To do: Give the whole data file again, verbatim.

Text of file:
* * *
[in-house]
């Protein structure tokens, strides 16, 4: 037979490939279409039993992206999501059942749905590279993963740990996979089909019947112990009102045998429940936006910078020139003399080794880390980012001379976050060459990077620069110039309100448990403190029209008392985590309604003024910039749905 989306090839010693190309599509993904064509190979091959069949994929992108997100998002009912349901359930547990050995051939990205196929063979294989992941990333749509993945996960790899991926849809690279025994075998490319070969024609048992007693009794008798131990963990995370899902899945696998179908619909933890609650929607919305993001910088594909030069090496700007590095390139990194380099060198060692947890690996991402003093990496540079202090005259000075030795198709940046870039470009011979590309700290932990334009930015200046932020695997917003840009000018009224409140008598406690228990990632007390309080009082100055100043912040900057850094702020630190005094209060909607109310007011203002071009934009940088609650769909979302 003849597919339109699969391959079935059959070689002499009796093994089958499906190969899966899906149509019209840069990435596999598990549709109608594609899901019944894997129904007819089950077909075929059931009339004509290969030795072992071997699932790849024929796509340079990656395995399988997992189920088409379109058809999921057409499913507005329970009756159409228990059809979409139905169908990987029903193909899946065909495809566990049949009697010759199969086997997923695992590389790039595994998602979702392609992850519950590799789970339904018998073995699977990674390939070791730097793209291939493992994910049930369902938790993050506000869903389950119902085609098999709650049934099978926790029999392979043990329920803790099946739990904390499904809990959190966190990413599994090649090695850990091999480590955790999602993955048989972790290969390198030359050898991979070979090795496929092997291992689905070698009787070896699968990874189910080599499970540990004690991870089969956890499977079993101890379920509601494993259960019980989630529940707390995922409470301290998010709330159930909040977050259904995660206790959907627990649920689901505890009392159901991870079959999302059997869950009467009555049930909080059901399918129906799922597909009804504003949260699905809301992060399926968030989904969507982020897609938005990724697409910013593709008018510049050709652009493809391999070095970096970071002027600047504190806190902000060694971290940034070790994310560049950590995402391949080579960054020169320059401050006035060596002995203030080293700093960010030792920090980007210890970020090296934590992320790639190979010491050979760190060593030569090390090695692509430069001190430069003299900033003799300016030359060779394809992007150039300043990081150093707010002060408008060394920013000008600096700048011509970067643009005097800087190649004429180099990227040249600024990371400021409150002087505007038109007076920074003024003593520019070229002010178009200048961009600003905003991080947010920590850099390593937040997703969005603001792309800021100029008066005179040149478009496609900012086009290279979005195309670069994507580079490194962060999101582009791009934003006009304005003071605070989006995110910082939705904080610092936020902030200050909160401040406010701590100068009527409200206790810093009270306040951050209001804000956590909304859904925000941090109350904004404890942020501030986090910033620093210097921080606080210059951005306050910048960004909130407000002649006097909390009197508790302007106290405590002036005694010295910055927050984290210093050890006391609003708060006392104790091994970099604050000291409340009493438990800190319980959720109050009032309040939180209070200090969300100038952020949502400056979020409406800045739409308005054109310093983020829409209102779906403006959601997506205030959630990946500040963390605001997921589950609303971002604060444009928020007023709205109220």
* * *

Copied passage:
[in-house]
């Protein structure tokens, strides 16, 4: 037979490939279409039993992206999501059942749905590279993963740990996979089909019947112990009102045998429940936006910078020139003399080794880390980012001379976050060459990077620069110039309100448990403190029209008392985590309604003024910039749905 989306090839010693190309599509993904064509190979091959069949994929992108997100998002009912349901359930547990050995051939990205196929063979294989992941990333749509993945996960790899991926849809690279025994075998490319070969024609048992007693009794008798131990963990995370899902899945696998179908619909933890609650929607919305993001910088594909030069090496700007590095390139990194380099060198060692947890690996991402003093990496540079202090005259000075030795198709940046870039470009011979590309700290932990334009930015200046932020695997917003840009000018009224409140008598406690228990990632007390309080009082100055100043912040900057850094702020630190005094209060909607109310007011203002071009934009940088609650769909979302 003849597919339109699969391959079935059959070689002499009796093994089958499906190969899966899906149509019209840069990435596999598990549709109608594609899901019944894997129904007819089950077909075929059931009339004509290969030795072992071997699932790849024929796509340079990656395995399988997992189920088409379109058809999921057409499913507005329970009756159409228990059809979409139905169908990987029903193909899946065909495809566990049949009697010759199969086997997923695992590389790039595994998602979702392609992850519950590799789970339904018998073995699977990674390939070791730097793209291939493992994910049930369902938790993050506000869903389950119902085609098999709650049934099978926790029999392979043990329920803790099946739990904390499904809990959190966190990413599994090649090695850990091999480590955790999602993955048989972790290969390198030359050898991979070979090795496929092997291992689905070698009787070896699968990874189910080599499970540990004690991870089969956890499977079993101890379920509601494993259960019980989630529940707390995922409470301290998010709330159930909040977050259904995660206790959907627990649920689901505890009392159901991870079959999302059997869950009467009555049930909080059901399918129906799922597909009804504003949260699905809301992060399926968030989904969507982020897609938005990724697409910013593709008018510049050709652009493809391999070095970096970071002027600047504190806190902000060694971290940034070790994310560049950590995402391949080579960054020169320059401050006035060596002995203030080293700093960010030792920090980007210890970020090296934590992320790639190979010491050979760190060593030569090390090695692509430069001190430069003299900033003799300016030359060779394809992007150039300043990081150093707010002060408008060394920013000008600096700048011509970067643009005097800087190649004429180099990227040249600024990371400021409150002087505007038109007076920074003024003593520019070229002010178009200048961009600003905003991080947010920590850099390593937040997703969005603001792309800021100029008066005179040149478009496609900012086009290279979005195309670069994507580079490194962060999101582009791009934003006009304005003071605070989006995110910082939705904080610092936020902030200050909160401040406010701590100068009527409200206790810093009270306040951050209001804000956590909304859904925000941090109350904004404890942020501030986090910033620093210097921080606080210059951005306050910048960004909130407000002649006097909390009197508790302007106290405590002036005694010295910055927050984290210093050890006391609003708060006392104790091994970099604050000291409340009493438990800190319980959720109050009032309040939180209070200090969300100038952020949502400056979020409406800045739409308005054109310093983020829409209102779906403006959601997506205030959630990946500040963390605001997921589950609303971002604060444009928020007023709205109220």